Table of Contents
Product Name: 10k Ebook Formula
Product Owner: Angela P.
Advertised Price: $7
What is it?
The 10k Ebook is a short PDF that promises to teach you how to create a quality ebook that you can sell on your website, without having to write anything. The idea is to interview people who are experienced in the topic of choice and use that interview material for for your ebook.
This product only talks about how to get others to do your writing for you, it never even discusses how to sell the thing. There’s no advice given on marketing at all. I feel like the point Angela made could have been elaborated on a lot more. There’s really no substance to this product.
Before You Buy
Believe it or not, there are quite a few upsells you’re asked to consider purchasing once you buy this product. In fact, I think there’s more content on the salespages of these upsells than there is in the actual product.
Most of the upsells are for other, unrelated ebooks. You can see some of them below — each one costs about the same as 10k Ebook.
The final upsell though, is related to the core product, at least a little.
This upsell is for an audio version of the 10k Ebook. Supposedly it will cost you 50% less than the original version, which is $7. However, the audio version cost $6.50, so I’m not sure who did the math there.
Another issue I noticed is that the salespage says the audio is broken up into different files for each chapter. The thing is, the ebook didn’t have any chapters. It didn’t even have a table of contents.
Additionally, the ebook is only ten pages long, so I’m not sure how long each mp3 file would be, but it can’t be much longer than about sixty seconds, or so. It’s just an odd upsell that seems more like a desperate attempt to gain a few more bucks on each sale.
What I Liked
What Angela has created here isn’t much more than an idea. If you take that idea and back it up with some common internet marketing practices you could probably create something that will help you build your online business.
Reaching out to experts and asking to interview them is a great way to build awareness for whatever you’re trying to with your business. Getting them to commit to writing — or at least recording — content for you to publish on your website and give to your subscribers is a clever way of creating a product that is likely to get a lot of interest.
There’s nothing wrong with this as ling as everyone involved knows exactly what’s going to happen with the content. While other sites in your niche are trying to think of ways to create better content for their readers, you’re publishing content from well-known experts. It’s smart, I’ll give Angela that much.
She even gives you a few basic methods for reaching out to these experts and getting them to commit to working with you. Along with the best places to look for them, she also gives you a few email templates you can send.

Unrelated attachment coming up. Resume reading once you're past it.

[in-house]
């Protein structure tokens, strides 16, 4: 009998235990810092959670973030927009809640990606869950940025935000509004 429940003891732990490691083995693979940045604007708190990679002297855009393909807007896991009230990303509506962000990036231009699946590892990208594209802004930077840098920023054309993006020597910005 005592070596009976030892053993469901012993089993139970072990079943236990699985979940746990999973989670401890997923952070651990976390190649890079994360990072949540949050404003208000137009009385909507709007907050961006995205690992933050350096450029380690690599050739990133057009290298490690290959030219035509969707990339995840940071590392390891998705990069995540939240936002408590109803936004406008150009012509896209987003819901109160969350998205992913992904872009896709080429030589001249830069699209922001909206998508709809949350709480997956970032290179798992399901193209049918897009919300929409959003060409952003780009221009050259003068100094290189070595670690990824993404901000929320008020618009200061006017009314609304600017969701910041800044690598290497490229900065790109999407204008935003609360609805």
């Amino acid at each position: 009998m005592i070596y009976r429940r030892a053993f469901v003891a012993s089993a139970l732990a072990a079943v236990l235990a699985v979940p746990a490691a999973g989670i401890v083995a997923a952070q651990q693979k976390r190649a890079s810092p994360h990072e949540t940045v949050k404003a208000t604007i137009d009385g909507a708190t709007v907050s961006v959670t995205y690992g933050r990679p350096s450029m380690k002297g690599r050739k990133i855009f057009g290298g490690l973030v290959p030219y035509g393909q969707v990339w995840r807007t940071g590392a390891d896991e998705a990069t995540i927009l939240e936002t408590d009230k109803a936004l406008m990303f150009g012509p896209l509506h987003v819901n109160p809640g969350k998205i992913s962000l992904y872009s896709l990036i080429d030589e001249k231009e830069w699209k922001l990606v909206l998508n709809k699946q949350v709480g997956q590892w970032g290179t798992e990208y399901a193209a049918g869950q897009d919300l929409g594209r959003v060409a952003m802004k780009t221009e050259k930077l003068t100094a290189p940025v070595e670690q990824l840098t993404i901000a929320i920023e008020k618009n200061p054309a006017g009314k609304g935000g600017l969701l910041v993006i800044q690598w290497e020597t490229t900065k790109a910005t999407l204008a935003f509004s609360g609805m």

What I Didn't Like
There’s really no substance to this product and that’s a shame because the idea isn’t too bad.
There’s Still Lots of Work to Be Done
The problem is, most people aren’t going to write out their responses to your questions. So there’s still the matter of the manual part of actually writing this whole thing.
Basically you’d be stuck transcribing hours of audio — rewinding, pausing, playing over and over until eventually you get it all — but you would still have to proofread and edit the content if you want to ensure a quality product.
Angela markets this idea as if it’s some sort easy method to creating tons of great books written by experts, but it’s not. There is still a lot of work to do and if the people you partner-up with are true experts they will expect a high level of quality and commitment on your part.
That means that not only does the final product need to be immaculate, but the marketing side of the project will need to produce real results. Otherwise, you risk ruining your reputation with that expert(s) and/or losing your rights to the content.
The Problem of Rights
In the world we live in today people are quick to take legal action when they feel like their rights have been stepped on or ignored. I’m not saying that they shouldn’t, but I am saying that you need to make sure your interests are protected as well.
When it comes to publishing content online, those rights are many and they are vague (unless you’re a lawyer). By the way, I am not lawyer. My opinions on the rights of published works and the rights of others are just that: My Opinions.
When you enter into an agreement like this one with an expert (or anyone, in any field) legal things need to be considered. When you’re publishing things with others’ names included it’s not hard to muck something up.
You should have a written agreement (which Angela does not mention) that covers as many thing as you can possibly think of. And even then, agreements can be broken, and they can be broken legally, especially by someone who is considered an “expert”.
I guess what I’m saying here is that Angela should include more advice (with disclaimers of course) and resources to help you in case of any legal disputes. Remember, you're publishing a book including information from other people. You don't think they want a cut of what you are making by publishing their words?
Just to be clear, not all legal disputes have to be bad or end with someone losing tons of money. Many legal arguments take place over something small and seemingly pointless. But they take time and money to resolve, which, if you’re building a business, you don’t have time for.